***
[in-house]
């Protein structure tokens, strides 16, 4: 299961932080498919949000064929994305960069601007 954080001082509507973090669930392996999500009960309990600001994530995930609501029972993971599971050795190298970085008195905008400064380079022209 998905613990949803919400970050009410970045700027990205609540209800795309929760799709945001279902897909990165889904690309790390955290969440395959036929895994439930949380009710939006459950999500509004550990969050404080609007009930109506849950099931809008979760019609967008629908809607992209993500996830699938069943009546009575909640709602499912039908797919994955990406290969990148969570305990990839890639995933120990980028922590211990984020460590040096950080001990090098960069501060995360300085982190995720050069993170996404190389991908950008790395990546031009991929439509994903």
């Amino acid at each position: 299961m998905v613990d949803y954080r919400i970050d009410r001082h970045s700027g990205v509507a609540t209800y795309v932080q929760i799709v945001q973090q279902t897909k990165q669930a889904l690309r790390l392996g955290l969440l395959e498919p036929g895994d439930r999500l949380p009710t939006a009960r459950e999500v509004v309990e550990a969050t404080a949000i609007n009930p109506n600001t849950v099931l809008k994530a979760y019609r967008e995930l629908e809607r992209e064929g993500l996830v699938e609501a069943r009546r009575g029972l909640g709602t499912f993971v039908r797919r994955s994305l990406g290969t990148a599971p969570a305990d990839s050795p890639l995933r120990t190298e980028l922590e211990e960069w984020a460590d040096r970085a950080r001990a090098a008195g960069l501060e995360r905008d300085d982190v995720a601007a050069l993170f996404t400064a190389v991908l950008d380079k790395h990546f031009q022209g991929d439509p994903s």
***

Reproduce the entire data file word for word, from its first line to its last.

[in-house]
């Protein structure tokens, strides 16, 4: 299961932080498919949000064929994305960069601007 954080001082509507973090669930392996999500009960309990600001994530995930609501029972993971599971050795190298970085008195905008400064380079022209 998905613990949803919400970050009410970045700027990205609540209800795309929760799709945001279902897909990165889904690309790390955290969440395959036929895994439930949380009710939006459950999500509004550990969050404080609007009930109506849950099931809008979760019609967008629908809607992209993500996830699938069943009546009575909640709602499912039908797919994955990406290969990148969570305990990839890639995933120990980028922590211990984020460590040096950080001990090098960069501060995360300085982190995720050069993170996404190389991908950008790395990546031009991929439509994903």
């Amino acid at each position: 299961m998905v613990d949803y954080r919400i970050d009410r001082h970045s700027g990205v509507a609540t209800y795309v932080q929760i799709v945001q973090q279902t897909k990165q669930a889904l690309r790390l392996g955290l969440l395959e498919p036929g895994d439930r999500l949380p009710t939006a009960r459950e999500v509004v309990e550990a969050t404080a949000i609007n009930p109506n600001t849950v099931l809008k994530a979760y019609r967008e995930l629908e809607r992209e064929g993500l996830v699938e609501a069943r009546r009575g029972l909640g709602t499912f993971v039908r797919r994955s994305l990406g290969t990148a599971p969570a305990d990839s050795p890639l995933r120990t190298e980028l922590e211990e960069w984020a460590d040096r970085a950080r001990a090098a008195g960069l501060e995360r905008d300085d982190v995720a601007a050069l993170f996404t400064a190389v991908l950008d380079k790395h990546f031009q022209g991929d439509p994903s």